As if on cue, Tim Challies has posted a rather mixed review over here.

I certainly won't have much to add to the discussion, nor will I say any of it as well as these people (who actually write with proper spelling and grammar). Regardless, the book makes you think and so I'll post my thoughts. Besides, everyone else is doing it and I must keep this blog trendy for all my peeps.

Also, Bob Kauflin recently ran gave away some copies of Sovereign Grace's Worship God Live CD in exchange for reviews. I got a copy of the CD some time ago, but I figured I'd post a review since Bob was asking... Look for that sometime this weekend, with Confessions landing early next week.

Wednesday, May 17

Wacky WWWednesday

Well, I came across a couple things recenltly that tickled me, so I thought I'd share them. You know, you have to kick it on the 'not so serious' tip once in a while.

First, I found this video on Julie's blog... It made me LOL. A lot.

Second, I was stuck at the office very late Monday night waiting for a ride. Since there's only so much work one can do before the brain turns to mush, I found this site. And I spent way too much time playing this game for some reason.

Third, I wanted to share some amusing search results that have come in recently:
  • I imagine that the person looking for ""stained glass windows seen on tbn network channel" was really disappointed when they found out my thoughts on viewing TBN.
  • It seems that I know a little something about ""cessationism or cessationist or cessationists or charismatics or charismata or continuationist or continuationism or charistmatic". Then again, given all those 'or' statements, I imagine google just returned the whole web.
  • Someday, I might give an "exposition of isaiah 55", but not today.
  • And, thanks to my recent T4G post, I was the top date-sorted hit for "T4G" and any of the following: "John Piper", "Mark Dever", "Al Mohler" for a 24hour period. I'm sure their publicists are horrified to know that.


Monday, May 15

Wrap-up: Revolution in World Missions (Yohannon)

One of the nice things about my reading list is that I assembled it from the 'favorites' lists of several great people (in particular, the T4G guys, thanks to a thread on their blog). As a result, I suppose I'll have only good things to say about most of the books I read. This book, added to the list through a more 'organic' process, was an awesome surprise!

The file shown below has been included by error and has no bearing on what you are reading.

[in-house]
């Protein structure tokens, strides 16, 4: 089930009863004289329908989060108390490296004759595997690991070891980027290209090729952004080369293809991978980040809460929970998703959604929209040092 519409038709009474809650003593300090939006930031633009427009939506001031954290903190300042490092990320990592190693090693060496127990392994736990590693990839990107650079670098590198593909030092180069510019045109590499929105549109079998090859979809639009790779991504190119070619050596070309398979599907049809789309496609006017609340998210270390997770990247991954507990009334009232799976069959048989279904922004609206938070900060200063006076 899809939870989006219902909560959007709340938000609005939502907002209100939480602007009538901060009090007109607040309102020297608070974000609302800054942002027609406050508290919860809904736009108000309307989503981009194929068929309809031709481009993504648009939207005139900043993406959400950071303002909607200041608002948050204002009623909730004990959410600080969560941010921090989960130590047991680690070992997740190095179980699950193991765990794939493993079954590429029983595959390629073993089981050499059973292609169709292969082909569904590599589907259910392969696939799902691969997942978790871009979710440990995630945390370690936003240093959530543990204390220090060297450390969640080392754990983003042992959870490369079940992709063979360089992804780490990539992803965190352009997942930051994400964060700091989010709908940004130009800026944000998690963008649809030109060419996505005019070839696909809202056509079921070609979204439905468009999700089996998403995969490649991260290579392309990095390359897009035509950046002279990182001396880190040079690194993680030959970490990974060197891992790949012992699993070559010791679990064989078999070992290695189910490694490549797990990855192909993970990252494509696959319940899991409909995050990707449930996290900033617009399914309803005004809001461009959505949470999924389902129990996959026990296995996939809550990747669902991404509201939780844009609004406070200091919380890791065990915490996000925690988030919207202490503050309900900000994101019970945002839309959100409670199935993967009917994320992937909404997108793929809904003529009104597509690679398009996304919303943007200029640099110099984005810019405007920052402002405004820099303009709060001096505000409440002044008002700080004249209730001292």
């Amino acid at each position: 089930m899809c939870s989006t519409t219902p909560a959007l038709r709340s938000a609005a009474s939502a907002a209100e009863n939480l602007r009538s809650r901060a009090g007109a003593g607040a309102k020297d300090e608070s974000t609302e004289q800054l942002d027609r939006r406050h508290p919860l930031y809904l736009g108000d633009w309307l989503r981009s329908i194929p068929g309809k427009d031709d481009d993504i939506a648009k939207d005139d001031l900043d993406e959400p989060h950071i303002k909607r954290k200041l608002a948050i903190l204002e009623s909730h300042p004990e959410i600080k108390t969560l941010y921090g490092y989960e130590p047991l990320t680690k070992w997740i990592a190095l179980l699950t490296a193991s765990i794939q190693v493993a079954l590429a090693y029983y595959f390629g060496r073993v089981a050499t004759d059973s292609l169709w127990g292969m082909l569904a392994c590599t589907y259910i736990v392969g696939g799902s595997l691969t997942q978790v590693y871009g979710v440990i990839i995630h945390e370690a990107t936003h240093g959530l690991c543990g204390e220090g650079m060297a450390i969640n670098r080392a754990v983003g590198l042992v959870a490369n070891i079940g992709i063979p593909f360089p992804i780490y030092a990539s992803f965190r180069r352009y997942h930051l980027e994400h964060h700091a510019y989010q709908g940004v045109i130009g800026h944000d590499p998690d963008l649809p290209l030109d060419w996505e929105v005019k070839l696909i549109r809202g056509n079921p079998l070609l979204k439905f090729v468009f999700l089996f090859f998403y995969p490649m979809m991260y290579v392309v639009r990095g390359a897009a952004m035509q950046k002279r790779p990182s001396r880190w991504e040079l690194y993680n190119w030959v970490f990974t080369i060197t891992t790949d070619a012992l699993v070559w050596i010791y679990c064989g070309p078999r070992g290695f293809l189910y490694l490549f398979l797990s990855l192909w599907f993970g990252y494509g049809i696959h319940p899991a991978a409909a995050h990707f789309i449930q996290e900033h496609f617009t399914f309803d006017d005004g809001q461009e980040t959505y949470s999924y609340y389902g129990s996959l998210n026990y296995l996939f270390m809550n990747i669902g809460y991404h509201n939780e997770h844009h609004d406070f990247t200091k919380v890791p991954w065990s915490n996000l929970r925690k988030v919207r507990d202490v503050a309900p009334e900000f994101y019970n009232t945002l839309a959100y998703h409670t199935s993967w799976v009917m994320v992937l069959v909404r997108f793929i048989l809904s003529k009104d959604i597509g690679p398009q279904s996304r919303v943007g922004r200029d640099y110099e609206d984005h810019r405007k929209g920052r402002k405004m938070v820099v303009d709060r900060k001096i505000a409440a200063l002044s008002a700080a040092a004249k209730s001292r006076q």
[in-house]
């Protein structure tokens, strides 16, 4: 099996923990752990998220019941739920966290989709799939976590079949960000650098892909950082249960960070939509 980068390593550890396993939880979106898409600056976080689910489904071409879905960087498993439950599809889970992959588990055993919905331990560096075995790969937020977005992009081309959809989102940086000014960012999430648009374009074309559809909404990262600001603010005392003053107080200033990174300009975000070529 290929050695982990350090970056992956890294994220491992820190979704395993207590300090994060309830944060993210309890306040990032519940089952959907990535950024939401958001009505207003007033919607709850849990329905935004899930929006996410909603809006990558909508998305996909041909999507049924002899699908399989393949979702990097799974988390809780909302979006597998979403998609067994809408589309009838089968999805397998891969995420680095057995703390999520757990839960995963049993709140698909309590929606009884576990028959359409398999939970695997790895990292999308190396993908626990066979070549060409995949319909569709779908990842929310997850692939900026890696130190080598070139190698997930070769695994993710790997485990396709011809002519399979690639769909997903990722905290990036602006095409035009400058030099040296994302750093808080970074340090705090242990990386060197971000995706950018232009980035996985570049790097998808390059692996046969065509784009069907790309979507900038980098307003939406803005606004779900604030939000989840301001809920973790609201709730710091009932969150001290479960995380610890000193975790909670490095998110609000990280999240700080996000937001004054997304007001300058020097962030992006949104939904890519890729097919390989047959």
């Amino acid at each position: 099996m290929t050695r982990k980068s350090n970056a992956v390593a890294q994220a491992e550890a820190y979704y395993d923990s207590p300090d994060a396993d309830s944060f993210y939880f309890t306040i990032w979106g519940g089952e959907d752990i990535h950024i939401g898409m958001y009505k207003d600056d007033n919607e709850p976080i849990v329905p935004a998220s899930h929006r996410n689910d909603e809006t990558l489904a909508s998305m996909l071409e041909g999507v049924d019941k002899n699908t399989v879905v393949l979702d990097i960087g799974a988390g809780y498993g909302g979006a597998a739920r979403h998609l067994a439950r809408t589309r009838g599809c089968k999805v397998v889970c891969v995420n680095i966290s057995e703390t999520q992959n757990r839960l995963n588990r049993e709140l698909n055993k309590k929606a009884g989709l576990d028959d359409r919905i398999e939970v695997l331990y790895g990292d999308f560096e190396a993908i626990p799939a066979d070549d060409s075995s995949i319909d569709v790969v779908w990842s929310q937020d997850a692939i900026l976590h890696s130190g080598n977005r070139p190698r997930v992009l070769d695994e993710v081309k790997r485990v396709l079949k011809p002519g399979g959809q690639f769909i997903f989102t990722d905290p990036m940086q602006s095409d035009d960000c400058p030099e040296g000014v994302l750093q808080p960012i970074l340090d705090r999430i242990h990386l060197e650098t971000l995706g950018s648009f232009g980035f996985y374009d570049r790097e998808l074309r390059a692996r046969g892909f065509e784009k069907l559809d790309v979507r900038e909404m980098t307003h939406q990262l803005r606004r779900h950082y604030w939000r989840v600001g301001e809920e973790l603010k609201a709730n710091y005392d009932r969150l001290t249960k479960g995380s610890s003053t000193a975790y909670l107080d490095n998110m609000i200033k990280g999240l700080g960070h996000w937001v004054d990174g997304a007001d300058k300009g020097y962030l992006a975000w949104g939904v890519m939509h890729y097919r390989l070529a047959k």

Sometime this past winter, I noticed Revolution in World Missions sitting on our kitchen table. I asked Eva how it came into our possession and discovered that it just appeared in the mail. If I recall correctly, it came as a gift from Samaritan's Purse.

I set the book aside and determined to take a peek at it later. Over the next couple months, I predictably noticed the little paperback gracing the shelves and tables of several other families from VBC.

With my reading program in full swing, I decided it was time to crack the cover on this book. It proved to be a quick, fascinating, and convicting read.

KP Yohannan was born and raised in India. He came to Christ and worked with several native evangelistic teams before coming to the west for schooling. While in the US, KP developed a vision for increasing the mobilization of native missionaries using the vast support 'power' of the west. For an American to go to do missions work in India, $30,000+ of annual support might have to be raised. On the other hand, a native (Indian) evangelist could be equipped and easily supported for less than a third of that amount.

In addition to the increased impact 'per dollar' that native missions offer, it also removes the various cultural barriers that often hinder the spread of the Gospel. The native has no language that must be learned, no cultural norms to assimilate, and benefits from an immediate credibility with the target peoples. In an era where 'white' westerners are increasingly distrusted or barred from entry to many nations, native missionaries seem to be the wave of the future (and a superior tool, at that).

There are a couple things, in particular, that really got into my head through reading this book.
  1. A deep sense of our overwhelming affluence. Most people in the United States live a life of complete excess... Think about it: The amount of calories we get from a single, frivilous, after-church meal at Chili's likely represents a weekly amount of food for people in many parts of the world - if not more! This sense of 'being rich' rightly comes anytime you seriously dwell on missions.
  2. As an extension of that, I struck again by the futility of the 'American Dream'. We scurry and run, always going but never arriving. Always imagining that the next car, the next house, the next something will define/complete our 'happiness'. I'll come back to this in a second...
  3. I find it interesting how foreign missions seem to often be more deeply connected to the working of the Holy Spirit 'with power'. As someone who has stopped to consider charismaticism and cessationism (yes, I'm a nerd), I find the many accounts of miraculous happenings in the mission field interesting. Why do we, in the west, not see similar manifestations (healings, deliverances from demons, etc) in our churches? Is it that there is some special dispensation, a la the Book of Acts, for those ministering in largely pagan contexts? Are these signs actually something nefarious - the presence of unholy influences on Christianity? Or, as I suspect, are we westerners simply less reliant upon the leading and power the Spirit in our lives? I suspect our comfort - in #1 and #2 above - has made us largely apathetic.
I was talking to my mother on the phone last night regarding the sale of our house. My mother was sad that we had to let go of our current home to 'downsize' into something more affordable. In the past two years, I've been moving to the point that I don't feel that bad about it. Moreover, the extent to which I do feel bad is actually, in my opinion, a sign that I have something to work on.